Then he gave us some amazing insight into what led the band to first sign with Geffen Records, how the hip-hop landscape has evolved over time and how they have progressed as a band thanks to their role on Late Night with Jimmy Fallon. Quest told us that getting the gig as the house band on Late Night forced them to do something they hadn’t really done before: practice. Yeah. You read that right. They’ve been this good for that long without really practicing. Because that’s normal.
Watch for our summer festival special coming soon to see footage from our chat with Questlove and more. But for now, catch The Roots on Late Night with Jimmy Fallon weekdays at 10ET/7PT on MuchMore and indulge your tympanic membranes (that’s a fancy word for ear drums, use it to sound smart at parties) with one of their most classic tracks with The Seed.
By Sarah Dawley
No Mercy-The Stranglers (1984)
The Stranglers became part of the emerging 1970’s UK punk scene but they were never really strictly a punk band. As the years since punk hit the masses it has been defined a million times over and become part of the corporate landscape so much so that the original vibe of that music/time/feeling/climate has long been forgotten, however, in simple terms, when it first started to make noise all it really had to do in order to spit at people and be considered punk was: be loud, angry, fighting against something and all you really needed was to know how to play 3 chords…..so in those simple requirements, The Stranglers really didn’t fit because they were musical and all could play the shit out of their instruments. However, part of the punk scene they were lumped nonetheless and even played the first Ramones London gig in 1976. There was no doubt that their behavior fit with the punk scene as they gained a reputation for trashing dressing rooms and telling off audiences but one of my favorite Stranglers stories is when the BBC reluctantly booked them for Top of the Pops and instead of trashing the dressing room the band rounded up cleaning supplies and a vacuum and left the place cleaner than when they had arrived. Never quite a household name in North America, however, over the past 30 years the band has scored more that 20 top 40 UK hits and I’m pretty sure you’d recognize their tune “Golden Brown” that was used in the movie Snatch. One of my favorite Stranglers tracks is from their 1985 album “Aural Sculpture”: No Mercy.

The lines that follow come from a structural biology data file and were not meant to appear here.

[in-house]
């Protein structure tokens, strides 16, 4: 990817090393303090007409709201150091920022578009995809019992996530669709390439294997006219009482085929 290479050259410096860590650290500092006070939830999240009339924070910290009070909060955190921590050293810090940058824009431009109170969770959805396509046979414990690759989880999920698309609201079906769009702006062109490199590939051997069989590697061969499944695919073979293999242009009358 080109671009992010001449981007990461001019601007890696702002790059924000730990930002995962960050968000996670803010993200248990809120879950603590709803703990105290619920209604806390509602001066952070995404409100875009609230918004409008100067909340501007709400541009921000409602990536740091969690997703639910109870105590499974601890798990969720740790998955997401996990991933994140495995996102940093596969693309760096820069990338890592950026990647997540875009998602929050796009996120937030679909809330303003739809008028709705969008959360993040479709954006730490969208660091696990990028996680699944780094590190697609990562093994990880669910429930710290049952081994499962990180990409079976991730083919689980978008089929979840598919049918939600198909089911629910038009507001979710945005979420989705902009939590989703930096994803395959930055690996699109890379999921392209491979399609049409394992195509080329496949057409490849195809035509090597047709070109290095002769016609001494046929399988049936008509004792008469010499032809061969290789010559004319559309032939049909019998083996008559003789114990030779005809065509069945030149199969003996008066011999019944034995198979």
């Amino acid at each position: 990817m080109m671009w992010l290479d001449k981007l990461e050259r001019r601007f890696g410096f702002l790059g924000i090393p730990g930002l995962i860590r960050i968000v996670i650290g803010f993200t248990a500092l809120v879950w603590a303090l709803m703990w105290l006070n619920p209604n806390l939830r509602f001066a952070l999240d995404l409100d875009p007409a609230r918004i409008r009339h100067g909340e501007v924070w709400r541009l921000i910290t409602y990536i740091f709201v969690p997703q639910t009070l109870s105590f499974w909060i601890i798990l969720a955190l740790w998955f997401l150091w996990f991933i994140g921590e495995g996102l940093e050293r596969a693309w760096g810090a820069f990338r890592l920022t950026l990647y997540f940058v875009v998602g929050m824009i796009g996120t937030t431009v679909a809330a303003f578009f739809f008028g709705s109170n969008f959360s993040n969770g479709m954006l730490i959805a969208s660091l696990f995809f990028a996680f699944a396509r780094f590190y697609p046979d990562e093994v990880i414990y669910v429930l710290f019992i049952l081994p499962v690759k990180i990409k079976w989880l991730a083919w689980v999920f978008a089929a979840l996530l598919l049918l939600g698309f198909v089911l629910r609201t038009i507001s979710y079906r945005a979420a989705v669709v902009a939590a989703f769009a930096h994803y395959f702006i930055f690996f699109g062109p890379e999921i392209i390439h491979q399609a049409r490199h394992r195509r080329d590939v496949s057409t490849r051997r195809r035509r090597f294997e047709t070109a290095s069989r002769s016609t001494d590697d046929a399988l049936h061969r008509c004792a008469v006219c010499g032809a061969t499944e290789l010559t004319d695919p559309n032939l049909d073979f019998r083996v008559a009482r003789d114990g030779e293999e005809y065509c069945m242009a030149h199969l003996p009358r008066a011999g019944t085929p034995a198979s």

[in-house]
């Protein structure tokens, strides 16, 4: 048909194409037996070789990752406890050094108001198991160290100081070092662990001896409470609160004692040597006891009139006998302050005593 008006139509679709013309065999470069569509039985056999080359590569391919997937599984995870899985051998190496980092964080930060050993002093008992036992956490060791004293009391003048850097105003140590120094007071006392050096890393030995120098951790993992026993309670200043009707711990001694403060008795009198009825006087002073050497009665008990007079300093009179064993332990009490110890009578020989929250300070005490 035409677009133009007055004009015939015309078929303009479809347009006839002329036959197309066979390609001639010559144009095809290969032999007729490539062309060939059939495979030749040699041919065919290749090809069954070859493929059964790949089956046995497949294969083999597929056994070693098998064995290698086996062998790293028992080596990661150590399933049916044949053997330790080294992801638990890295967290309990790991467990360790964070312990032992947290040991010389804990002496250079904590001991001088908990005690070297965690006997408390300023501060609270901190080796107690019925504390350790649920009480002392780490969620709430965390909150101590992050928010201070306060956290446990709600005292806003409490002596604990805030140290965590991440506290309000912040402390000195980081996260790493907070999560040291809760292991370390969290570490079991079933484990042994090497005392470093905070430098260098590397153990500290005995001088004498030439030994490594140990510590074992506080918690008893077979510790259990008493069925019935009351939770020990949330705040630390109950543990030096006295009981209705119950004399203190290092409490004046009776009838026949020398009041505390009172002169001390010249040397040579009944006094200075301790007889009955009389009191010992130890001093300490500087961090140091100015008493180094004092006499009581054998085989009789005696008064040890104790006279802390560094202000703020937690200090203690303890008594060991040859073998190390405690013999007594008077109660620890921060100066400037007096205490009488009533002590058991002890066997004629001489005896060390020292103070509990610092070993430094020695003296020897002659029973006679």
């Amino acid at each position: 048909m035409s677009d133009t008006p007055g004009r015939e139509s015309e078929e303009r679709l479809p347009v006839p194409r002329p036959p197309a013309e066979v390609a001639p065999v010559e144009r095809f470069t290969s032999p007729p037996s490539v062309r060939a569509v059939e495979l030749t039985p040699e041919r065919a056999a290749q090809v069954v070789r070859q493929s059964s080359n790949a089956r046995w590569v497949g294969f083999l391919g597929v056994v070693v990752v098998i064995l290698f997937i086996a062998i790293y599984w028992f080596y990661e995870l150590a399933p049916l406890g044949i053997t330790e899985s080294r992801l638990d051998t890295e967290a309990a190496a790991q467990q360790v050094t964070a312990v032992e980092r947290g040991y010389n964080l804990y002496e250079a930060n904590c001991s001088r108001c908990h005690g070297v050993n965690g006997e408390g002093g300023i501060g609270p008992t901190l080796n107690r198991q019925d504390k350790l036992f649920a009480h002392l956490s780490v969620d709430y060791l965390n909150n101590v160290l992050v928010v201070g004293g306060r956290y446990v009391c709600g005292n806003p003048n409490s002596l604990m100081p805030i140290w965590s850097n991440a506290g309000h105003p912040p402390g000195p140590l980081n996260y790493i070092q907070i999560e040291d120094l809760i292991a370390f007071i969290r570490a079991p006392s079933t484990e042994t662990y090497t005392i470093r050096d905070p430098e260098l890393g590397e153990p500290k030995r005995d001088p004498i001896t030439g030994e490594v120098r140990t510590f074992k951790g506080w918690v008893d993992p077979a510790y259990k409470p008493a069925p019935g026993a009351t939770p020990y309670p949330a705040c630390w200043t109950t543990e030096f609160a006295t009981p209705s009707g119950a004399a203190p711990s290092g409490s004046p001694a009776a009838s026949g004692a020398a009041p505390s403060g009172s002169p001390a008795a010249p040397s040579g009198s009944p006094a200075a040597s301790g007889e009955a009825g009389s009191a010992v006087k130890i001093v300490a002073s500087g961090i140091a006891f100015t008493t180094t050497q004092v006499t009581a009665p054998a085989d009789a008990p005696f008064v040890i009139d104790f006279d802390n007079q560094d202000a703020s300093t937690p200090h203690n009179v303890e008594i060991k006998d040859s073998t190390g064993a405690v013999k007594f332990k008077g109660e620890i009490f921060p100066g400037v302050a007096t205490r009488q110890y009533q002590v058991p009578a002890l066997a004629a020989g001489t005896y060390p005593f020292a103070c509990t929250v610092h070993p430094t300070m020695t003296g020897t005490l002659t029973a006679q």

9th Wonder-Digable Planets (1995)
Before The Digable Planets had a hit with the track “Rebirth of Slick” from their debut album “Reachin” in 1993, they were literally broke. Having to take the dollar bus from The Port Authority in NY to New Jersey everyday to hit the studio while at the same time apply for any job they could find to keep food on the table; the group makes a pretty strong case for the old music biz theory that “it only takes one song”. “Rebirth of Slick” was “that one” of many excellent tracks from the first album but “that one” managed to break the band fast and before they knew it, the Digable Planets went from not knowing how to pay their rent to being flown out to LA to do the show “In Living Color” which snowballed into a top 20 hit and a Grammy for best New Group. “Rebirth of Slick” is one of those songs that everyone has heard, if not back in the day then in a movie or most recently in Tide commercial. However, the success that caught the 3 members of The Digable Plants so off guard also led to their early dismantling when their 2nd album didn’t have the same mainstream success which directly led to the typical lack of support from a label who now had invested money into a group (who just had a huge hit) and that group wasn’t recouping the label’s investment fast enough. The pressure and tension of the business led to personal pressure and tension which led to the end of the band. The quick emergence and just as fast exit of this group, with the exception of “that one song” has kept them still a very much underground loved hip hop band on the topic of their records which haven’t gotten their due in the shadow of a Gold single and quick breakup. That 2nd album, Blowout Comb, was and still is one of my favorites and was the last we heard of The Digbale Planets until they made a lot of people happy in 2005 when they reunited for a world tour.
You Got Me-The Roots f/ Erykah Badu and Eve (1999)
Your homework this week, go listen to the Roots. What else can I possibly say?